So Christ's glory on this mountain was peculiarly a glory won by his taking on of human flesh, and in that body of flesh working the victory of the ages; and we see, moreover, that it was furthermore a glory won by his fulfillment of all the prophecies in the scriptures pertaining to the Messiah. For Moses, the giver of the law, and Elijah, the greatest of the prophets, here appear conversing with him as if to say, all that is written in the law and the prophets (which is a Jewish expression for all the Old Testament scriptures) is fulfilled before us today. And in particular, we learn from Luke's account that they were conversing about Jesus' impending exodus which he was about to fulfill in Jerusalem, by which term is intended his sacrificial death, and victorious resurrection and ascension to the right hand of the Father, so as to lead his children out of slavery and into their eternal rest, even as the type Moses brought along the children of Israel on their exodus out of Egypt. This accords very well with what Jesus himself taught his disciples, first, asserting that all the scriptures were written to testify of him (Luke 24:27); and second, explaining to them from those scriptures that it was necessary that the Christ should suffer and arise from the dead on the third day, and that repentance for the forgiveness of sins should be proclaimed in his name unto all the nations (Luke 24:47). Moreover, we hear in the Father's statement overtones of the glory of Christ in his three mediatorial offices, his decree of “well-pleased” indicating an approval and acceptance of Jesus' priestly work of offering up his own body for the sins of the people and granting to them his own righteousness; and his command to the disciples to “hear him,” clearly alluding to Moses' promise of a great Prophet whom the people would hear (Deuteronomy 18:18-19); and also expressing the obedience which he deserved as the eternal Davidic King. Hence, the glory of Jesus on the mount of transfiguration was a glory which inhered in his fulfillment of all the prophecies given of the Messiah, and in his perfect discharge of his offices as prophet, priest, and king.

    Third, Christ's glory is especially seen in this, the approval of the Father in his work as the Redeemer. The Father had from all eternity designed this monumental task, and the Son, in perfect agreement with the divine counsel, had undertaken to accomplish it (Ephesians 1:3-6; John 5:36; Luke 2:49). In exchange for this perfect work of obedience, the Father had promised the Son an inheritance of his own peculiar people, as well as authority over all the world, to judge and reign (Psalm 2:7-8; John 17:1-5; John 5:22-23). Now, the Father is expressing his approval of the Son's messianic work, and so sealing the glory which he had before promised in exchange for this work. He had done a job most pleasing to the infinitely holy God; and the glory which had been promised was now his by rights (see Hebrews 2:10). This is a wonderful truth, and we would do well to reflect much upon it.

    Fourth, we must observe that this glory is actually sealed and finalized only in the resurrection of Christ from the dead. This was just a momentary glimpse, given to those three disciples who were nearest to Jesus, and with express instructions from him not to make his glory known until after he had arisen from the dead. The Father's stamp of approval was here given, but the final seal, and the actual impartation of the promised glory, would not come until the resurrection. This was the specific means by which Jesus, the eternal Son of God, was declared to be the Son of God before all (see Romans 1:1-4). We must observe from verse three of Romans chapter one that Jesus was indeed the Son of God before the resurrection declared him to be so; but he was finally and fully displayed as such only in the resurrection from the dead. This was the pinnacle of the divine plan, and the single event in which the economical Trinity most perfectly displayed the relationship which had eternally inhered in the ontological Trinity. The culminating event of all history was the resurrection of Christ from the dead; and we learn this, among other ways, by noting Jesus' command to his disciples not to make his glory known until his resurrection should have finally displayed it before all the world. Remember how well Peter and John followed these instructions, after Jesus' resurrection declaring the account of his transfigured glory to all the Church (see II Peter 1:16-18; I John 1:1-3).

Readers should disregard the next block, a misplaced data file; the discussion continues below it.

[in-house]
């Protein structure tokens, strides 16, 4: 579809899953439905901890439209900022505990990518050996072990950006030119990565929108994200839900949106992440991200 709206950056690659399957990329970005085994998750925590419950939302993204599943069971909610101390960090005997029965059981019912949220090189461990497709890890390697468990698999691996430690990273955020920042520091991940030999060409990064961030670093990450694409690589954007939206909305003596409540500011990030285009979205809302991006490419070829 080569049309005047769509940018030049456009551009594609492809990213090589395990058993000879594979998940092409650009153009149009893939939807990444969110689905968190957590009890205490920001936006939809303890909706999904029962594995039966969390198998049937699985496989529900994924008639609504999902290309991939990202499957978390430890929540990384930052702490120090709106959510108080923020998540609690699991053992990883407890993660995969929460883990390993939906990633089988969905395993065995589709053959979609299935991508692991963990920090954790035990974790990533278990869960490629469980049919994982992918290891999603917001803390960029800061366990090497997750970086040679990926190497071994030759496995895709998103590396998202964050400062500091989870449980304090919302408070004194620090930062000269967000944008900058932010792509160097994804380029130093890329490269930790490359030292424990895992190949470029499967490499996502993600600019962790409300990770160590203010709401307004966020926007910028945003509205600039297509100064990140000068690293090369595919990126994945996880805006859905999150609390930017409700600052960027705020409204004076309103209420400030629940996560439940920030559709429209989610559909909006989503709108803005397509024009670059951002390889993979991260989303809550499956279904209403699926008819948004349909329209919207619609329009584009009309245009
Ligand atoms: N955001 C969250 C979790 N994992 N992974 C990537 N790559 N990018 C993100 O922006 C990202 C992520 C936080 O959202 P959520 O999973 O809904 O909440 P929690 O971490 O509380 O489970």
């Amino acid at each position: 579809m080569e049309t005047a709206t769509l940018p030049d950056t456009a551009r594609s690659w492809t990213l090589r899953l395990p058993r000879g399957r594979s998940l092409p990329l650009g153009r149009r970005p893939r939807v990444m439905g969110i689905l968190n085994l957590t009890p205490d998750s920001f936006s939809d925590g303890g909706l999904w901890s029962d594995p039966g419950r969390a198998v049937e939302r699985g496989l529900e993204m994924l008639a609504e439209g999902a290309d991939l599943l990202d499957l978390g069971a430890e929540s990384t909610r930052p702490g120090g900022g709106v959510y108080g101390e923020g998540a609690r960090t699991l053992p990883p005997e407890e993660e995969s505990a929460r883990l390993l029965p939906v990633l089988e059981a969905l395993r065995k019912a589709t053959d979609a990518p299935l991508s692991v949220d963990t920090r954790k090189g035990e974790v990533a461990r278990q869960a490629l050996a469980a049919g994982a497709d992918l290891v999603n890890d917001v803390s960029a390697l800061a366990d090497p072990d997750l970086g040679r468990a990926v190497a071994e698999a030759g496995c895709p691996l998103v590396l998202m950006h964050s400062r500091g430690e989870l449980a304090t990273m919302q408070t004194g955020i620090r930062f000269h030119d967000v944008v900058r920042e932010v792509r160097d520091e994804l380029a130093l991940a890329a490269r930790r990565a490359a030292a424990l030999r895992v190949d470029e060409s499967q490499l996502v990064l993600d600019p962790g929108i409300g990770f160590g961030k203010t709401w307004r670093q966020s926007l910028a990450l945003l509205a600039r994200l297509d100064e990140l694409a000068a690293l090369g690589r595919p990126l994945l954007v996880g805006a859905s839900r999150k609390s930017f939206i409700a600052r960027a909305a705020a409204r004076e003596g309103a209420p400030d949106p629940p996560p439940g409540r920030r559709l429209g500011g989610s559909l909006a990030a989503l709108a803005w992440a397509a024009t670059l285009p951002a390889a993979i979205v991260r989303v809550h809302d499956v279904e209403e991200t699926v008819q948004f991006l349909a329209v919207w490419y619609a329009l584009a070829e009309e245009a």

And finally, we will notice that this glory is not at once visible to all the world, as it will be some day; but that only those who see it now, through the eyes of faith, will rejoice in it when it is displayed before all creation. Only those who, having not seen Jesus, still love him with “joy unspeakable and full of glory” (I Peter 1:3-9), will be granted rest and comfort when he comes again “to be glorified in his saints and to be admired in all who believe” (II Thessalonians 1:10). O reader, Christ is glorious indeed, with the unspeakable glory of the Redeemer, a glory which descends the deepest lows of sin and shame, turning all to light, peace, and forgiveness, and climbs the highest heights of Kingly power and dominion, divine radiance and majesty, fearful power and wrath. Do you see this glory? Have you tasted the wonder of his divine and diverse excellence, even though you have not yet seen him with your physical eyes? I promise you that one day you will see him in all his glory, and bow before him in profound worship. But if you have not seen him in this life, the brightness of that glory will consume you as stubble before the fire, and you will be punished with “everlasting destruction away from the presence of the Lord” (II Thessalonians 1:9). But if you have tasted his glory now, it will be your ever-increasing delight for all eternity, and its brightness will be your joy and peace. Oh, pray the Father for a sight of this glory! Pray him to lead you up the mount of transfiguration and grant you to see the wonder of the divine majesty gleaming from the face of perfect humanity! You were made for this! Apart from it, you have nothing to look forward to but misery and torment; but by its sight, the everlasting eons of eternity will roll down upon you in ever-increasing waves of ecstasy, as you rejoice in the presence of the all-satisfying glory, and lift up your voice with all the saints in songs of truest praise.

    Posted by Nathan on July 4, 2007 09:46 AM